Tuesday, January 20, 2009


While I certainly recognize the swearing in of our first African-American president as an historic event, I must also confess that I find the hagiographic nature of the Obama inauguration coverage somewhat stifling. Thus, as a personal remedy, I offer a brief retrospective on the departing Bush Administration.

On the positive side, Bush 43 pushed hard for tax cuts to stimulate the economy (and contrary to what many would have you believe, they actually worked – and in a big way), the appointments of solid Supreme Court Justices like Roberts and Alito (in my world, constitutional concepts like “strict constructionist” and “originalist” are good things), and for the US to alter its strategy by switching over to the offensive in the war on terror (fighting the bad guys over there being much preferable to trying to arrest them over here, after the fact no less).

On the negative side, I have a real problem with “compassionate conservatism.” Not because the two concepts are oxymorons (they emphatically are not), but because even under this approach, dollars had to be routed through the Washington bureaucracy. Also, the accountability inherent in NCLB is a laudable goal, but the practice is to ostensibly increase student achievement by throwing money into a failed educational system. Unfortunately, these spendthrift attitudes carried over into other areas; the GOP under Bush forgot all about “movement conservative” basics like limited government and fiscal responsibility. And, of course, there were the missteps common to all presidencies, such as the Harriet Miers nomination.

All things considered, though, I think that W turned out to be a pretty good president. On balance, I think that Bush was demonstrably better than would have been either Al Gore or John Kerry. Needless to say, reasonable people will disagree over that assertion, not to mention the Bush Administration’s specific policies and tactics. That is not a problem. However, I found the personal invective heaped on Bush, who by all but the most stridently partisan accounts is a decent and honorable man, boorish and intellectually indefensible.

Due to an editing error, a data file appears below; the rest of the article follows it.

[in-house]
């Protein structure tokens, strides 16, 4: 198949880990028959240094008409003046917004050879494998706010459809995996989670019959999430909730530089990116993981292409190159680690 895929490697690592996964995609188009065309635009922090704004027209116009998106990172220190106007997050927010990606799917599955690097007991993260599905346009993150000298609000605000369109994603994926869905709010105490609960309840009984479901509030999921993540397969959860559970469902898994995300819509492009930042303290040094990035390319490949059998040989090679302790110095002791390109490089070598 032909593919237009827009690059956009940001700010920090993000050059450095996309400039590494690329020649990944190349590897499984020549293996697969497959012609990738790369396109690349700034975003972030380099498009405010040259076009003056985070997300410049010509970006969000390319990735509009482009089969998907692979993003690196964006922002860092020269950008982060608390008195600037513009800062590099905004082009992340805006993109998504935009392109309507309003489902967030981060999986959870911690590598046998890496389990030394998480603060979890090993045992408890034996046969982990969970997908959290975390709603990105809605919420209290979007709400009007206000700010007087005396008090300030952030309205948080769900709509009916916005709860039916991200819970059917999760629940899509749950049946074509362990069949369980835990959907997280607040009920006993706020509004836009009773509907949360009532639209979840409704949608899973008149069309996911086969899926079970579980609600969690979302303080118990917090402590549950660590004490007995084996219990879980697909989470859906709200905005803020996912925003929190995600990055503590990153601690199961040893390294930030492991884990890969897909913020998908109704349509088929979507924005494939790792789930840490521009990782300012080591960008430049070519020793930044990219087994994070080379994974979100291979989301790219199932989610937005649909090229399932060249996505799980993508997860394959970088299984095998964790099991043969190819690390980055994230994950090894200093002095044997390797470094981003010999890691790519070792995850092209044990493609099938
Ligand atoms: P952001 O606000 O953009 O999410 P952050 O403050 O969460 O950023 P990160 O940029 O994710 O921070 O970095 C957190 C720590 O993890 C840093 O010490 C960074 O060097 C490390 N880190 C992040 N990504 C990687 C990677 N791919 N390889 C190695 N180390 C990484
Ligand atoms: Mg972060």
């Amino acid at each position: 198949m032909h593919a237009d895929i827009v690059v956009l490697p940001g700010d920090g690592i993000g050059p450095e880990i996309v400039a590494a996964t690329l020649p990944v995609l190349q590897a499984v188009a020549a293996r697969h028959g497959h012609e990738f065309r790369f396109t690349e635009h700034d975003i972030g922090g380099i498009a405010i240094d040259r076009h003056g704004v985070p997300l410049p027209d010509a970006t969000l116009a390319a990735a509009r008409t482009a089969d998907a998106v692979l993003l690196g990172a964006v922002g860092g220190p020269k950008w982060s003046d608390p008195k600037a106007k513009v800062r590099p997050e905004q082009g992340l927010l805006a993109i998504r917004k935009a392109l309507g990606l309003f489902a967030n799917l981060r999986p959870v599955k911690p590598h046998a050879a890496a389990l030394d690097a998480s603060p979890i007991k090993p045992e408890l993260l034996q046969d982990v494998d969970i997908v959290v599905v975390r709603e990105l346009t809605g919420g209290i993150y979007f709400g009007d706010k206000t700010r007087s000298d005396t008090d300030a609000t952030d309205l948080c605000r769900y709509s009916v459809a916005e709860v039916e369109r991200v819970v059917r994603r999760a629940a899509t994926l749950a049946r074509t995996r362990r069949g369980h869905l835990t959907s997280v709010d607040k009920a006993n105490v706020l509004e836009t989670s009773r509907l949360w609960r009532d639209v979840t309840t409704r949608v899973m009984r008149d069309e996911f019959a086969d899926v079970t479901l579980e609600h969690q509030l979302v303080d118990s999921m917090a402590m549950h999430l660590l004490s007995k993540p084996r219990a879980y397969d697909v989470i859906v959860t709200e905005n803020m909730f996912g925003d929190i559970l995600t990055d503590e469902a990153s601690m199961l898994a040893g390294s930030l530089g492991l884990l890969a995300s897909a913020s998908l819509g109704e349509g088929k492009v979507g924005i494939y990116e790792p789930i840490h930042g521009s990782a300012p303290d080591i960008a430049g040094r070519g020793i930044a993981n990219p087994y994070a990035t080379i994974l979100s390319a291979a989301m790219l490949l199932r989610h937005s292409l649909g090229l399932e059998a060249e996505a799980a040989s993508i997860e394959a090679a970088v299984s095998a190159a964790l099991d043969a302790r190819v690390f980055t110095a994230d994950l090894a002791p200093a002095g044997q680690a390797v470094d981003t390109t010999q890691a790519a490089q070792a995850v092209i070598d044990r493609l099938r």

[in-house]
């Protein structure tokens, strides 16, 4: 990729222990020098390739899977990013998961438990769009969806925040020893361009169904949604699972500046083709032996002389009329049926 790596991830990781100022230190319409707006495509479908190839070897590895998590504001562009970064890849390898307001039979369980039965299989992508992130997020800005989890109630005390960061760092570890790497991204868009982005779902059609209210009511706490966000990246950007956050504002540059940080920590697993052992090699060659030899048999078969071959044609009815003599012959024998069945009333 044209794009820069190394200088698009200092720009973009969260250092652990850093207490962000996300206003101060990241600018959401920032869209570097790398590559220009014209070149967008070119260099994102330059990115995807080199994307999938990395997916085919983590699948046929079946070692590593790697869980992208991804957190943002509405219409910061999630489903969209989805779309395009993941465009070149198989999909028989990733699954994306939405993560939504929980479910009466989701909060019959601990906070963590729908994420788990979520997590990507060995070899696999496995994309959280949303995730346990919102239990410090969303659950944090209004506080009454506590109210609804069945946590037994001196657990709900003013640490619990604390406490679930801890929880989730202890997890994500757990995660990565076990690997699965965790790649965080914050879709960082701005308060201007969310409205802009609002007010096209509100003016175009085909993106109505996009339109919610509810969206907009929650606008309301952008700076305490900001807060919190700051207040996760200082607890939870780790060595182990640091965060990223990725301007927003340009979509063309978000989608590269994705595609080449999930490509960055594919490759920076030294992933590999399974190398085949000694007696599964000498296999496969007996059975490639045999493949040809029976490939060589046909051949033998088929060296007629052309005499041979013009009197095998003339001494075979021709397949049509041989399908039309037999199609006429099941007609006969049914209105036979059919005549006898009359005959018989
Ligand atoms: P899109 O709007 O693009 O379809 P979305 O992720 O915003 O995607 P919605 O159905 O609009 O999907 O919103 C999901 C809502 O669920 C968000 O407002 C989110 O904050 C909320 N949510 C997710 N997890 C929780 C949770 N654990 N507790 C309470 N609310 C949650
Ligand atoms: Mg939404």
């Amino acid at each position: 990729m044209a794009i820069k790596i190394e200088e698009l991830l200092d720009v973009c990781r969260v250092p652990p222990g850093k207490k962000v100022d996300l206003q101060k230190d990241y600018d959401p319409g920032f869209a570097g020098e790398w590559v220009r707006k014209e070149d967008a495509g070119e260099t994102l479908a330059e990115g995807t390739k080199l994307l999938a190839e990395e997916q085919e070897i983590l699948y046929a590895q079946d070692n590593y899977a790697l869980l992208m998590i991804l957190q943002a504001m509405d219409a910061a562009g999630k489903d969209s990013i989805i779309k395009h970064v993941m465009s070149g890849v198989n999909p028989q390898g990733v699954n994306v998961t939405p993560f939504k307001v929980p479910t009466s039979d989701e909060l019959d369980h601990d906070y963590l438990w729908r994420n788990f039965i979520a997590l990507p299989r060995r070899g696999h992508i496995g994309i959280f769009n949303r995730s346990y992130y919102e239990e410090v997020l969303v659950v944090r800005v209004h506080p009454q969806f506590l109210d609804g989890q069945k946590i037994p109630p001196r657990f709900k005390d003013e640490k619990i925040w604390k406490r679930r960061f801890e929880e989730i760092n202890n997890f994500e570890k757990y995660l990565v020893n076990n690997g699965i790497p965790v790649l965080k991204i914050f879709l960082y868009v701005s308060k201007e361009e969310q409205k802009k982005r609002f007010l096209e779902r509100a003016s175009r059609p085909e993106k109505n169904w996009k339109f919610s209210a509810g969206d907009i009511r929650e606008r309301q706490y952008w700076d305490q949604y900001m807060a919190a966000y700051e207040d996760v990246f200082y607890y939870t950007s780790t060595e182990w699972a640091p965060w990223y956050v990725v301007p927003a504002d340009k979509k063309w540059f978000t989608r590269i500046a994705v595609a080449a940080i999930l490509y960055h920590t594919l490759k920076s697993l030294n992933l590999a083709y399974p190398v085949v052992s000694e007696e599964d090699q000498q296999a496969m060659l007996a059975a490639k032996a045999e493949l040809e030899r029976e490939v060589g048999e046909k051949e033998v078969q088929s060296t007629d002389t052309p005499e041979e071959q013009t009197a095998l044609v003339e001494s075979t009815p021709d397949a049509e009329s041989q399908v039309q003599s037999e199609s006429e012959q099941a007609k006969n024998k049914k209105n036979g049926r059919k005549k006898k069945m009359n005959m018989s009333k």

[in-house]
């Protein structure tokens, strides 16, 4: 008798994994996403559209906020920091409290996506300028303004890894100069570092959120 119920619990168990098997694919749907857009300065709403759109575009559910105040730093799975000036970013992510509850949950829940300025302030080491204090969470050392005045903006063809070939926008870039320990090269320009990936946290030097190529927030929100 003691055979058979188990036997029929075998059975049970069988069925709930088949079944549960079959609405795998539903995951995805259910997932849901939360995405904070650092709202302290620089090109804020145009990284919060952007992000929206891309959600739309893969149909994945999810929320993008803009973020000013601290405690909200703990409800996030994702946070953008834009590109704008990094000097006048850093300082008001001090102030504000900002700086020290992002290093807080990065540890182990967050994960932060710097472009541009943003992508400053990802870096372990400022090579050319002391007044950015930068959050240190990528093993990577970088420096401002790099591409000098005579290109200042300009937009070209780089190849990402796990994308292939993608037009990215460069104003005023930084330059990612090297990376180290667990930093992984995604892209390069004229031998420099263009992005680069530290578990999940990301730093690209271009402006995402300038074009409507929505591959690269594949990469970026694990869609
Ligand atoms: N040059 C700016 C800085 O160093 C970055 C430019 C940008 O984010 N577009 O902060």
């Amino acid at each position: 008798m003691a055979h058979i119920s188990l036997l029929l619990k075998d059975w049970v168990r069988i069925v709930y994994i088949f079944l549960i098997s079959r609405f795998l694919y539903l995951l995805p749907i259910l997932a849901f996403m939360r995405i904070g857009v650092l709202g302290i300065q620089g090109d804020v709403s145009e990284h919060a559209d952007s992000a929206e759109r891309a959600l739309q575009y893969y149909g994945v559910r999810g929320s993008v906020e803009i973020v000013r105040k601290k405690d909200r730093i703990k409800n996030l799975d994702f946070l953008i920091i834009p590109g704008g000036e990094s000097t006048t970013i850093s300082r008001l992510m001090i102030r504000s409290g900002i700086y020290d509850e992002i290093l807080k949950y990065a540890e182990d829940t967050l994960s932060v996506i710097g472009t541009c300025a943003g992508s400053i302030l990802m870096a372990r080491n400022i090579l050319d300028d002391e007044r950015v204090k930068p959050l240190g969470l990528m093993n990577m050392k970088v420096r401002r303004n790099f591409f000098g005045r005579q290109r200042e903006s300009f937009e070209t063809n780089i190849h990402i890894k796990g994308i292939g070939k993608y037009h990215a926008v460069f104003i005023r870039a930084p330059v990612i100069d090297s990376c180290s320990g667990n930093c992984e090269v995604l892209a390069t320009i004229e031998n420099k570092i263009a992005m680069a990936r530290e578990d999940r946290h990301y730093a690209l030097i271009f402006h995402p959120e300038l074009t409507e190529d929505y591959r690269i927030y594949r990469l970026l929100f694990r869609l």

Yes, I know that such an opinion may put me in the minority right now, especially here in the Classic City, where Bush Derangement Syndrome set in years ago. However, I fully expect the general attitude to shift somewhat over time and in that I am not alone. Consider these commentators:

History Will Vindicate George Bush” by Bruce Anderson in the UK’s The Independent

The Bush Economy” by the editors of the Wall Street Journal

History Will Remember Bush Well” by Marc Thiessen in the Wall Street Journal

Bush’s Achievements” by Fred Barnes in The Weekly Standard

Thank You, Mr. President” by Heinrich Maetzke in the Jerusalem Post

Court Affirms Wiretapping Without Warrants” by James Risen and Eric Lichtblau in the New York Times (whodathunkit?)

"Exit Bush, Shoes Flying" by Charles Krauthamer in the Washington Post

I am under no illusion that my little diatribe will sway anyone’s opinion, but it makes me feel better nonetheless.

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Anonymous said...

"they actually worked – and in a big way"... really? The tax cuts worked? Really?

Last I checked we were in a horrible economic meltdown... so cut taxes and draining any sort of surplus we had worked to stimulate the economy? What stimulated the economy was an overheated housing market, which as we all know has been a disaster.

james said...

Yes, the tax cuts worked in a big way. Money poured into state and federal treasuries because the economy was expanding. Don't take my word for it, consult the numbers from the Bureau of Labor Stastics, the Department of Labor, the Department of Commerce, etc.

Unfortunately, all of that new revenue resulted in new spending (for which I have castigated the GOP at length).

I will agree that government is in large part to blame for the mortage mess, but because of the insane policies it forced on lenders with the promise of buying up the resulting bad debt.